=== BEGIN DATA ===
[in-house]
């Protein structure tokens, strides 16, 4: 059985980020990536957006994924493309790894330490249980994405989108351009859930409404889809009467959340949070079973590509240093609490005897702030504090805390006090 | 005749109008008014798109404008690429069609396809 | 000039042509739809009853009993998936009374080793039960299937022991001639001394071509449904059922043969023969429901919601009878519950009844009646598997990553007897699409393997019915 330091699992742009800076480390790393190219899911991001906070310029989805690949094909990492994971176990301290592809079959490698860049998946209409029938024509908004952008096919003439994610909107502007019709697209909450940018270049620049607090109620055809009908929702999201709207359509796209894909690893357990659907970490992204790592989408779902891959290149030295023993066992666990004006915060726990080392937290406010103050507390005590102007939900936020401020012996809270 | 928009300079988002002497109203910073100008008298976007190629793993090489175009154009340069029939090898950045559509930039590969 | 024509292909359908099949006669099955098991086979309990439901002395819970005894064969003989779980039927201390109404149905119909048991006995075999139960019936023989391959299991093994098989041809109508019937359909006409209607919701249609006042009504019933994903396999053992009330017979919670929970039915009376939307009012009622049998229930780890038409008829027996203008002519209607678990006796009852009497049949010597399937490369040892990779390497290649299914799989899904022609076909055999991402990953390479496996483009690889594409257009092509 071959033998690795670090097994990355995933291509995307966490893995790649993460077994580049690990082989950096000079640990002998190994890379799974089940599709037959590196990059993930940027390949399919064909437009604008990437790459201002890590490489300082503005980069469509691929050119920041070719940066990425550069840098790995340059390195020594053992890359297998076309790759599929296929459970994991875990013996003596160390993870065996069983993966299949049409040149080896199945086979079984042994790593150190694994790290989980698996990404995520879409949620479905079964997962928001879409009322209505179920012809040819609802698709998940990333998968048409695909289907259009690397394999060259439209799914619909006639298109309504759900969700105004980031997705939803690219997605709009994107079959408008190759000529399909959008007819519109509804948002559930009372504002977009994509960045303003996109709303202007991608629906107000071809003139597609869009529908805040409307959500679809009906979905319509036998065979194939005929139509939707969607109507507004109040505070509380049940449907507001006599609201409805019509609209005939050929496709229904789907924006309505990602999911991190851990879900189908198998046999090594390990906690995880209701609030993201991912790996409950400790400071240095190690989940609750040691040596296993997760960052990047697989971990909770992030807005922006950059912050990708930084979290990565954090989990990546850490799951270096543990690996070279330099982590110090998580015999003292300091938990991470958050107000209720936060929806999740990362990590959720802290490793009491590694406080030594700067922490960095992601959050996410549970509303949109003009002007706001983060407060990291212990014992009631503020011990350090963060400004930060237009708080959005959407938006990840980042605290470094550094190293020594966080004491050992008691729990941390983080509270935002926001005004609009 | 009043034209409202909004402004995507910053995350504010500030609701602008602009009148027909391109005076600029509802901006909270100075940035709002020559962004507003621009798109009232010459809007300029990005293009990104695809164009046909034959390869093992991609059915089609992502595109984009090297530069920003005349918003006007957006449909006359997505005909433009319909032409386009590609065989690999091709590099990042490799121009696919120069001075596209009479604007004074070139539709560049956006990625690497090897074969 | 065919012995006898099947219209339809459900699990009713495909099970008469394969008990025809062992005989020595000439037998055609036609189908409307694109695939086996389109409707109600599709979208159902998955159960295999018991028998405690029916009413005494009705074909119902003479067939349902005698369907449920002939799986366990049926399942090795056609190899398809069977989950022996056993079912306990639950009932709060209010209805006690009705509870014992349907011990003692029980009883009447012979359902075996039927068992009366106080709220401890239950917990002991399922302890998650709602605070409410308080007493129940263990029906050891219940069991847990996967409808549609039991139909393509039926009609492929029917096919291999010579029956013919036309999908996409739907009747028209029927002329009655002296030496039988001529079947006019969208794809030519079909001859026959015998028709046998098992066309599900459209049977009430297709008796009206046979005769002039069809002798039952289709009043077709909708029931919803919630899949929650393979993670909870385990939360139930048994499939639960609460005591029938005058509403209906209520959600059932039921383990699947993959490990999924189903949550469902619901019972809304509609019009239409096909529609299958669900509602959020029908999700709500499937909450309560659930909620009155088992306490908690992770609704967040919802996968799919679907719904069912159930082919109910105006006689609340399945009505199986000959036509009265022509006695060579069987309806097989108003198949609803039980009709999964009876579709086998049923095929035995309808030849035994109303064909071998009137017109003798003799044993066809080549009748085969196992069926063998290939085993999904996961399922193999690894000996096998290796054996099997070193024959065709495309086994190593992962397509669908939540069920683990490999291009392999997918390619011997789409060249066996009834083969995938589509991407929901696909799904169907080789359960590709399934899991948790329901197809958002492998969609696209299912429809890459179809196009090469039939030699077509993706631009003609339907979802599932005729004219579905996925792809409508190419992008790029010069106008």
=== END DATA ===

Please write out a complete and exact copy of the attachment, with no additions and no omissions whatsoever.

[in-house]
């Protein structure tokens, strides 16, 4: 059985980020990536957006994924493309790894330490249980994405989108351009859930409404889809009467959340949070079973590509240093609490005897702030504090805390006090 | 005749109008008014798109404008690429069609396809 | 000039042509739809009853009993998936009374080793039960299937022991001639001394071509449904059922043969023969429901919601009878519950009844009646598997990553007897699409393997019915 330091699992742009800076480390790393190219899911991001906070310029989805690949094909990492994971176990301290592809079959490698860049998946209409029938024509908004952008096919003439994610909107502007019709697209909450940018270049620049607090109620055809009908929702999201709207359509796209894909690893357990659907970490992204790592989408779902891959290149030295023993066992666990004006915060726990080392937290406010103050507390005590102007939900936020401020012996809270 | 928009300079988002002497109203910073100008008298976007190629793993090489175009154009340069029939090898950045559509930039590969 | 024509292909359908099949006669099955098991086979309990439901002395819970005894064969003989779980039927201390109404149905119909048991006995075999139960019936023989391959299991093994098989041809109508019937359909006409209607919701249609006042009504019933994903396999053992009330017979919670929970039915009376939307009012009622049998229930780890038409008829027996203008002519209607678990006796009852009497049949010597399937490369040892990779390497290649299914799989899904022609076909055999991402990953390479496996483009690889594409257009092509 071959033998690795670090097994990355995933291509995307966490893995790649993460077994580049690990082989950096000079640990002998190994890379799974089940599709037959590196990059993930940027390949399919064909437009604008990437790459201002890590490489300082503005980069469509691929050119920041070719940066990425550069840098790995340059390195020594053992890359297998076309790759599929296929459970994991875990013996003596160390993870065996069983993966299949049409040149080896199945086979079984042994790593150190694994790290989980698996990404995520879409949620479905079964997962928001879409009322209505179920012809040819609802698709998940990333998968048409695909289907259009690397394999060259439209799914619909006639298109309504759900969700105004980031997705939803690219997605709009994107079959408008190759000529399909959008007819519109509804948002559930009372504002977009994509960045303003996109709303202007991608629906107000071809003139597609869009529908805040409307959500679809009906979905319509036998065979194939005929139509939707969607109507507004109040505070509380049940449907507001006599609201409805019509609209005939050929496709229904789907924006309505990602999911991190851990879900189908198998046999090594390990906690995880209701609030993201991912790996409950400790400071240095190690989940609750040691040596296993997760960052990047697989971990909770992030807005922006950059912050990708930084979290990565954090989990990546850490799951270096543990690996070279330099982590110090998580015999003292300091938990991470958050107000209720936060929806999740990362990590959720802290490793009491590694406080030594700067922490960095992601959050996410549970509303949109003009002007706001983060407060990291212990014992009631503020011990350090963060400004930060237009708080959005959407938006990840980042605290470094550094190293020594966080004491050992008691729990941390983080509270935002926001005004609009 | 009043034209409202909004402004995507910053995350504010500030609701602008602009009148027909391109005076600029509802901006909270100075940035709002020559962004507003621009798109009232010459809007300029990005293009990104695809164009046909034959390869093992991609059915089609992502595109984009090297530069920003005349918003006007957006449909006359997505005909433009319909032409386009590609065989690999091709590099990042490799121009696919120069001075596209009479604007004074070139539709560049956006990625690497090897074969 | 065919012995006898099947219209339809459900699990009713495909099970008469394969008990025809062992005989020595000439037998055609036609189908409307694109695939086996389109409707109600599709979208159902998955159960295999018991028998405690029916009413005494009705074909119902003479067939349902005698369907449920002939799986366990049926399942090795056609190899398809069977989950022996056993079912306990639950009932709060209010209805006690009705509870014992349907011990003692029980009883009447012979359902075996039927068992009366106080709220401890239950917990002991399922302890998650709602605070409410308080007493129940263990029906050891219940069991847990996967409808549609039991139909393509039926009609492929029917096919291999010579029956013919036309999908996409739907009747028209029927002329009655002296030496039988001529079947006019969208794809030519079909001859026959015998028709046998098992066309599900459209049977009430297709008796009206046979005769002039069809002798039952289709009043077709909708029931919803919630899949929650393979993670909870385990939360139930048994499939639960609460005591029938005058509403209906209520959600059932039921383990699947993959490990999924189903949550469902619901019972809304509609019009239409096909529609299958669900509602959020029908999700709500499937909450309560659930909620009155088992306490908690992770609704967040919802996968799919679907719904069912159930082919109910105006006689609340399945009505199986000959036509009265022509006695060579069987309806097989108003198949609803039980009709999964009876579709086998049923095929035995309808030849035994109303064909071998009137017109003798003799044993066809080549009748085969196992069926063998290939085993999904996961399922193999690894000996096998290796054996099997070193024959065709495309086994190593992962397509669908939540069920683990490999291009392999997918390619011997789409060249066996009834083969995938589509991407929901696909799904169907080789359960590709399934899991948790329901197809958002492998969609696209299912429809890459179809196009090469039939030699077509993706631009003609339907979802599932005729004219579905996925792809409508190419992008790029010069106008």